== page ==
In my first post on Hyper-V VLANs, I talked about the most common scenario for VLANs with Hyper-V, which is using VLAD IDs on the Virtual Machines or the Hyper-V Virtual Switch. Now that I’ve been around the block a few times working with enterprise customers on some more sophisticated scenarios, I think it’s time to touch on other uses for VLANs on Hyper-V Hosts.
To review, there are 3 places to set a VLAN ID: on the physical NIC, on the Virtual Switch (Host), on the Virtual Machine (Guest). Each Virtual Switch and Virtual Machine may only have one VLAN ID assigned, and physical NICs may have multiple.
So, first of all, why do we care about this? Why exactly would we want to make life even more complicated by adding more VLANs at the Host level?
1) Storage Network Segregation. A good example of this is using iSCSI via on-board or add-in NICs. Windows Server iSCSI requirements state: “A physically separate, dedicated storage network” (yes, that means switches dedicated only to iSCSI traffic). However, many datacenters have very expensive, large, beefy core switches with plenty of available capacity they want to take advantage of. VLANs provide a way to isolate that storage traffic without a physically separate storage network.
2) Security. Another use may be that you have traffic on one or more NICs that you want to isolate from the rest of the network for security reasons. In other words, you want to ensure that certain traffic never ends up on an unintended end-point.
3) Performance. In a tradition sense, a VLAN is a logical broadcast domain. Therefore, you can create isolated network broadcast domains without the need for additional routers or devices with VLANs.
4) Other. Just FYI, the original main benefits of VLANs are things like spanning a LAN segment across multiple physical locations, etc.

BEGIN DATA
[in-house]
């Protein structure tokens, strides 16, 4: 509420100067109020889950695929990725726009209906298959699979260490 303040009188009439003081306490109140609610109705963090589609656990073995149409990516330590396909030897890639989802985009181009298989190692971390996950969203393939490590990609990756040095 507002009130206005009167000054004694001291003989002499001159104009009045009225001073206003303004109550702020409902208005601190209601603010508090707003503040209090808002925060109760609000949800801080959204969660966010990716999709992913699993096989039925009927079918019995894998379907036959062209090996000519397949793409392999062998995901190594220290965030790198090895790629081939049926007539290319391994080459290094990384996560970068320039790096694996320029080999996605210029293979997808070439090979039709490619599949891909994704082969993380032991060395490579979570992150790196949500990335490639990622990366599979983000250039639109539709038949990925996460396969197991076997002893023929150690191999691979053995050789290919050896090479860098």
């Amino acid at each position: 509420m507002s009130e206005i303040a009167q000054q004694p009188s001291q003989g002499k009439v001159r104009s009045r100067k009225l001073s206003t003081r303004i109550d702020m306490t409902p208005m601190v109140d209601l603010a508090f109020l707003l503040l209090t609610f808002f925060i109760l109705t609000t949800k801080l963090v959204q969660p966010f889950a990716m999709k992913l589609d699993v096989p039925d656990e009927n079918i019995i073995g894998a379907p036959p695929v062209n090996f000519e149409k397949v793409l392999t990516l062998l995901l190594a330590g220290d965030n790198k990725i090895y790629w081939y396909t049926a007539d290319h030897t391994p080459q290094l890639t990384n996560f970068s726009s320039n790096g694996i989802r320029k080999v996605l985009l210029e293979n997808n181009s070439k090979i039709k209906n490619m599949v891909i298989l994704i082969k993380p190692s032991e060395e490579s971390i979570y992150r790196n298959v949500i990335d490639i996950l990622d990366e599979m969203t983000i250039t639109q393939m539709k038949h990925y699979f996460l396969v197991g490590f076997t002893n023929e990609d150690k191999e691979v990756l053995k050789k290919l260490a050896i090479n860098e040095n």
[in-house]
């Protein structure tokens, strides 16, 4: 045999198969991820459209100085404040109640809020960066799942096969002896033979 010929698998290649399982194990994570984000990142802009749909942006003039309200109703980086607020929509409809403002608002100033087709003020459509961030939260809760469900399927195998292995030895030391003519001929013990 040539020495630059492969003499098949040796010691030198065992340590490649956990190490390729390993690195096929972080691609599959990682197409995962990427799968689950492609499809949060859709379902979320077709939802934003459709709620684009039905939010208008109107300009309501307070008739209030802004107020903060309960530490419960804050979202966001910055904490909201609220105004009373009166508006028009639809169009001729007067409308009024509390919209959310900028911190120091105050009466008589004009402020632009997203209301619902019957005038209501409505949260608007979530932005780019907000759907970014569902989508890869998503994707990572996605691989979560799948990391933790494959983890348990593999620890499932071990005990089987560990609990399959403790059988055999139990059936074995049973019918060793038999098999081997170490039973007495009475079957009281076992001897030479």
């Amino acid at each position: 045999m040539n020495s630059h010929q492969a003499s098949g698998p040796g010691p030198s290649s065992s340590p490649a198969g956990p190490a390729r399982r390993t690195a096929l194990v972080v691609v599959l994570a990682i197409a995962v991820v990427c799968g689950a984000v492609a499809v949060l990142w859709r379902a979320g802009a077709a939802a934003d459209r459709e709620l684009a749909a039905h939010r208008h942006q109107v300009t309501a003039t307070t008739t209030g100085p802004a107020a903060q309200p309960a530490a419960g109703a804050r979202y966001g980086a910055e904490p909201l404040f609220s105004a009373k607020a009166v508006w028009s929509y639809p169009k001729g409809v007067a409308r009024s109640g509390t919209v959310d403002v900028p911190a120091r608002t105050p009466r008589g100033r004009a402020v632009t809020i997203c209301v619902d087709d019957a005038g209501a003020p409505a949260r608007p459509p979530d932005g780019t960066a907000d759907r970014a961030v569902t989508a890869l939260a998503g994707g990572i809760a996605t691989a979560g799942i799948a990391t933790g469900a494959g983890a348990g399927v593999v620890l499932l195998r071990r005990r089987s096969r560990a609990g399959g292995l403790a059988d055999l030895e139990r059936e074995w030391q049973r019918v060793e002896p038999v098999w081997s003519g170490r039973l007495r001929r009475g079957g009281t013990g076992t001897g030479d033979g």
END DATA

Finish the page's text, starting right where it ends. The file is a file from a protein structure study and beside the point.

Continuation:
Anyway, back to our Hyper-V Host… a typical Hyper-V Host using iSCSI storage in a Failover Cluster will need 5 or more gigE NICs:
- 1 NIC for Host management
- 1 NIC for Cluster Communications on a private network
- 1 NIC or more for Virtual Networks (Virtual Machine traffic)
- 2 NICs or more for iSCSI w/ MPIO
However, in our example we’re using Blades which are constrained to 4 NICs only. In this case we can combine the Host Management & Cluster Communications networks onto one NIC, use the Virtual Machine NIC as a backup for Cluster Communications, and dedicate 2 NICs to iSCSI. In the below pic, NIC#2 needs to be connected to a switch port configured for Trunk Mode in order to allow Virtual Machines to also use VLAN IDs.
We’re also using HP’s Network Configuration Utility to assign VLANs and other advanced functions.
A very good plan is to include the VLAN ID in your NIC naming scheme so you can correctly identify it in different utilities, such as the Hyper-V Virtual Network Manager:
Q & A
Q: Woah there buddy, you’re allowing Cluster Communications on the Virtual Machine Network (NIC#2). Isn’t that against best-practice?
A: Not really, it’s making the best out of the situation. In Failover Cluster manager we are configuring NIC#1 for “Allow Cluster Communications and Client Connections”. In NIC#2 we’re allowing only Cluster Communications. This provides redundant paths for Cluster Communications while keeping NIC#2’s bandwidth nearly solely dedicated to VM traffic.
Q: What if I want to Team the iSCSI NICs?
A: Don’t do that! It’s not supported. Instead use MPIO which will have the same net-affect.
Q: What if I want to have multiple Virtual Networks and Team them for greater performance and availability of my Virtual Machines?
A: Go for it using a vendor-supported Network Teaming Solution. HP, Intel & Broadcom all have Teaming solutions which work with Hyper-V. Make sure to obtain the very latest NIC drivers and Teaming software and make sure to check with those vendors for specific configuration requirements, such as Using HP ProLiant Network Teaming Software with Microsoft® Windows® Server 2008 Hyper-V which is the first paper I’ve seen which doesn’t tell you how to install and use the software, but rather how to uninstall it! This is because Hyper-V & HP Teaming must be installed in a specific order.
Q: What if I want multiple VLAN IDs on a NIC?
A: Please do! Again, use the vendor-provided software do to so and make sure your switch port is configured for Trunk Mode.
Special thanks to Anthony Ramirez at Fresno Unified School District.